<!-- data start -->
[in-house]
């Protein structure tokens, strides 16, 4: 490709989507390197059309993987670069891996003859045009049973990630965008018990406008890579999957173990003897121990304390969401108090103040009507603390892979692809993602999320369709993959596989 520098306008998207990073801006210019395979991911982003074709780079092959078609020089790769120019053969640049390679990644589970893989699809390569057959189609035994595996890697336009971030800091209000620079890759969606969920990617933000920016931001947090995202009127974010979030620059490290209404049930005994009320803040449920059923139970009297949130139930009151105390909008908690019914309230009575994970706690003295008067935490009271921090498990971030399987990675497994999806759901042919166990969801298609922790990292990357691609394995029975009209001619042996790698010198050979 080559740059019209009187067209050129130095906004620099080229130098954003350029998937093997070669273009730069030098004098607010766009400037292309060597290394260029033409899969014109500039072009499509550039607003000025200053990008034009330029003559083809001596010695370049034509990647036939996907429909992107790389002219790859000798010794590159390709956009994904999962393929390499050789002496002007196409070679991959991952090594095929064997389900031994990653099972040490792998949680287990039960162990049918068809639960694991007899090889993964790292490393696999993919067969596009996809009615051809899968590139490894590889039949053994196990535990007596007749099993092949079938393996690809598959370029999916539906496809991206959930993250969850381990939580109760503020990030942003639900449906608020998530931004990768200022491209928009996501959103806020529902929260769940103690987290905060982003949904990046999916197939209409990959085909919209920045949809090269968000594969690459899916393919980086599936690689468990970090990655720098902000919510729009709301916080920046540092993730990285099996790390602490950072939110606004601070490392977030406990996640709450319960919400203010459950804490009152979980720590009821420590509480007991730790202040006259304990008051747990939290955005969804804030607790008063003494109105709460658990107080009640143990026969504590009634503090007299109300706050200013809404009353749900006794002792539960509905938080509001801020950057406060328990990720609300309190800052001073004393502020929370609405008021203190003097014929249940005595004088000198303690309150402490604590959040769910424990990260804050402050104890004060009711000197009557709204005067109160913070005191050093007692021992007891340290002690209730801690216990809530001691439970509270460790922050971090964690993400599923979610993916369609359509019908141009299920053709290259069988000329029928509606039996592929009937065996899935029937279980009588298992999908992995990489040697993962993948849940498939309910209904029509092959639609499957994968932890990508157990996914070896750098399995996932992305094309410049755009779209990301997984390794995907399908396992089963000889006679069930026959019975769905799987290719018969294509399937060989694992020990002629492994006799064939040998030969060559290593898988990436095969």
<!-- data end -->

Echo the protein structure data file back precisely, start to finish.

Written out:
[in-house]
């Protein structure tokens, strides 16, 4: 490709989507390197059309993987670069891996003859045009049973990630965008018990406008890579999957173990003897121990304390969401108090103040009507603390892979692809993602999320369709993959596989 520098306008998207990073801006210019395979991911982003074709780079092959078609020089790769120019053969640049390679990644589970893989699809390569057959189609035994595996890697336009971030800091209000620079890759969606969920990617933000920016931001947090995202009127974010979030620059490290209404049930005994009320803040449920059923139970009297949130139930009151105390909008908690019914309230009575994970706690003295008067935490009271921090498990971030399987990675497994999806759901042919166990969801298609922790990292990357691609394995029975009209001619042996790698010198050979 080559740059019209009187067209050129130095906004620099080229130098954003350029998937093997070669273009730069030098004098607010766009400037292309060597290394260029033409899969014109500039072009499509550039607003000025200053990008034009330029003559083809001596010695370049034509990647036939996907429909992107790389002219790859000798010794590159390709956009994904999962393929390499050789002496002007196409070679991959991952090594095929064997389900031994990653099972040490792998949680287990039960162990049918068809639960694991007899090889993964790292490393696999993919067969596009996809009615051809899968590139490894590889039949053994196990535990007596007749099993092949079938393996690809598959370029999916539906496809991206959930993250969850381990939580109760503020990030942003639900449906608020998530931004990768200022491209928009996501959103806020529902929260769940103690987290905060982003949904990046999916197939209409990959085909919209920045949809090269968000594969690459899916393919980086599936690689468990970090990655720098902000919510729009709301916080920046540092993730990285099996790390602490950072939110606004601070490392977030406990996640709450319960919400203010459950804490009152979980720590009821420590509480007991730790202040006259304990008051747990939290955005969804804030607790008063003494109105709460658990107080009640143990026969504590009634503090007299109300706050200013809404009353749900006794002792539960509905938080509001801020950057406060328990990720609300309190800052001073004393502020929370609405008021203190003097014929249940005595004088000198303690309150402490604590959040769910424990990260804050402050104890004060009711000197009557709204005067109160913070005191050093007692021992007891340290002690209730801690216990809530001691439970509270460790922050971090964690993400599923979610993916369609359509019908141009299920053709290259069988000329029928509606039996592929009937065996899935029937279980009588298992999908992995990489040697993962993948849940498939309910209904029509092959639609499957994968932890990508157990996914070896750098399995996932992305094309410049755009779209990301997984390794995907399908396992089963000889006679069930026959019975769905799987290719018969294509399937060989694992020990002629492994006799064939040998030969060559290593898988990436095969």